‘Herstory’ panel highlights experiences, hardships of black women at Beloit College
Students, faculty and staff packed Richardson Auditorium to hear a panel of black women professors and staff members share vulnerable stories about their experiences working at Beloit College. The panel on Monday, Feb. 20 at 7 p.m. included anthropology professor Dr. Lisa Anderson-Levy, Executive Administrative Assistant to the President’s Office Erica Daniels, Director of the Student Excellence & Leadership (SEL) Program Marijuana Sawyer and visiting assistant professor in religious studies Dr. Sonya Johnson. Each discussed the challenges they face in being silenced, having their expertise and experiences questioned, and the importance of a peer community and self-care.
Dr. Nicole Truesdell, Senior Director of the Office of Academic Diversity and Inclusiveness (OADI) and adjunct assistant professor of anthropology, introduced the panel, noting that the event emerged out of the creation of the black women support group called Dreamgirls, one of a handful of support groups formed last semester in the OADI. Truesdell emphasized this effort was “student-led and student developed” as Autumn Gant’19 and Charlotte Mayeda’18 helped develop the project.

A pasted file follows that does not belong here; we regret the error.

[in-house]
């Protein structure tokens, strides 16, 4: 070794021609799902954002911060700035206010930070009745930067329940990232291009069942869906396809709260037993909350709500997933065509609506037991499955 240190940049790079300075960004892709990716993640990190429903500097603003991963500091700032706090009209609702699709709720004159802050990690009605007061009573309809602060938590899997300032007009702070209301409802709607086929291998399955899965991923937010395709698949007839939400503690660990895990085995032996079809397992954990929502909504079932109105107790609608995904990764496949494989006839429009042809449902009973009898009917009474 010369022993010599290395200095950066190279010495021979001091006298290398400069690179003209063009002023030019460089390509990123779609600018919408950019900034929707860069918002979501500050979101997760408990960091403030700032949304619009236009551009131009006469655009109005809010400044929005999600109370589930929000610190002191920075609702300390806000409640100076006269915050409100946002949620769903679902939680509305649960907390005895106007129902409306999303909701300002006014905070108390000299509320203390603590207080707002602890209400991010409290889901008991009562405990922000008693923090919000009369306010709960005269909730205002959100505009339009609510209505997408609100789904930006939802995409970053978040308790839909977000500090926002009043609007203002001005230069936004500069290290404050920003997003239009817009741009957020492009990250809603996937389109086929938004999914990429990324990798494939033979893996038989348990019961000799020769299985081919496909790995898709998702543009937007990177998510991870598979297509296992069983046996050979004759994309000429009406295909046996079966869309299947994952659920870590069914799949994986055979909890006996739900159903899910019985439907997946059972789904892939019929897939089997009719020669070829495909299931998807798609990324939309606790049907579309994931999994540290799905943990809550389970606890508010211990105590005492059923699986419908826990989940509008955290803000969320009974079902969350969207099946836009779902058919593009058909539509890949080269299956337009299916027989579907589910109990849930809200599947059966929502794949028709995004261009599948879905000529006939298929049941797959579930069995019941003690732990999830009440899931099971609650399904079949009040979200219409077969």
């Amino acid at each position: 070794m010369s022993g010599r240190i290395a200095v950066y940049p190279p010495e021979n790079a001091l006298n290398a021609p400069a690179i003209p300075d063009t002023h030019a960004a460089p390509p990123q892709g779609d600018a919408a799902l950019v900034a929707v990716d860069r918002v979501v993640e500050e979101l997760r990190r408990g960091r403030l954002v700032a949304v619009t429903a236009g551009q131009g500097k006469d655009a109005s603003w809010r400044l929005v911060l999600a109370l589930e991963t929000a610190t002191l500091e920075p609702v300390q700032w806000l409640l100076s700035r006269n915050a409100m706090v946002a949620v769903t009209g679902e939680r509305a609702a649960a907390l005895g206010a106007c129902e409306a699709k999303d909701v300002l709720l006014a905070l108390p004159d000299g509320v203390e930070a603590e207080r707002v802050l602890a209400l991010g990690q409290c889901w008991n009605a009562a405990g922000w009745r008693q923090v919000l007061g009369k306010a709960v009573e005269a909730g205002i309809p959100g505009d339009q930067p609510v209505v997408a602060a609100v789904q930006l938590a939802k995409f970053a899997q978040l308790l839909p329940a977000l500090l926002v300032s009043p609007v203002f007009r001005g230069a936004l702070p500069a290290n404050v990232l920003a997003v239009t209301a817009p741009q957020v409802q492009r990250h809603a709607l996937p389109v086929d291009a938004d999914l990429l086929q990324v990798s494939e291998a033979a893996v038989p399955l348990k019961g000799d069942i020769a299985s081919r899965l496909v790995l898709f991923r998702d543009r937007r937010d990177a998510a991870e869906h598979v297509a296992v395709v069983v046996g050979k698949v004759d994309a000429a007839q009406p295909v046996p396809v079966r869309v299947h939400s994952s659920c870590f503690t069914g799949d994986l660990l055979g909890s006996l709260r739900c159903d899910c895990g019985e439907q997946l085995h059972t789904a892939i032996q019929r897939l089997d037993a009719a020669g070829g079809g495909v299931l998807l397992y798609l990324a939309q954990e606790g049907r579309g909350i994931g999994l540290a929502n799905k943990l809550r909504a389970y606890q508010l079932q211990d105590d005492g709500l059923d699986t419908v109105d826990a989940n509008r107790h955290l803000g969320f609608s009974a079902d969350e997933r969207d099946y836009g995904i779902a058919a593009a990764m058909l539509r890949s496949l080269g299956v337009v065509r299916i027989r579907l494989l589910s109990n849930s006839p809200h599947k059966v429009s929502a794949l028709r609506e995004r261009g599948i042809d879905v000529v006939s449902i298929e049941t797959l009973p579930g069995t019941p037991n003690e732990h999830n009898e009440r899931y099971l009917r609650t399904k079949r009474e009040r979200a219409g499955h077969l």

Campus Health and Wellness Coordinator Namoonga Mantina, who moderated the event, prefaced that the panel aimed to “explore the ways black women combat isolation and depression in a space that is not built for them” in the hopes that “this will help you all understand the effects of intersectionality on black women and how this can push forward Beloit College’s mission as an anti-racist institution.”
Each panelist introduced themselves with a two-minute monologue about about what it means to be a black woman at Beloit College. A strong factor affecting each woman’s experience was the presence or absence of other women of color.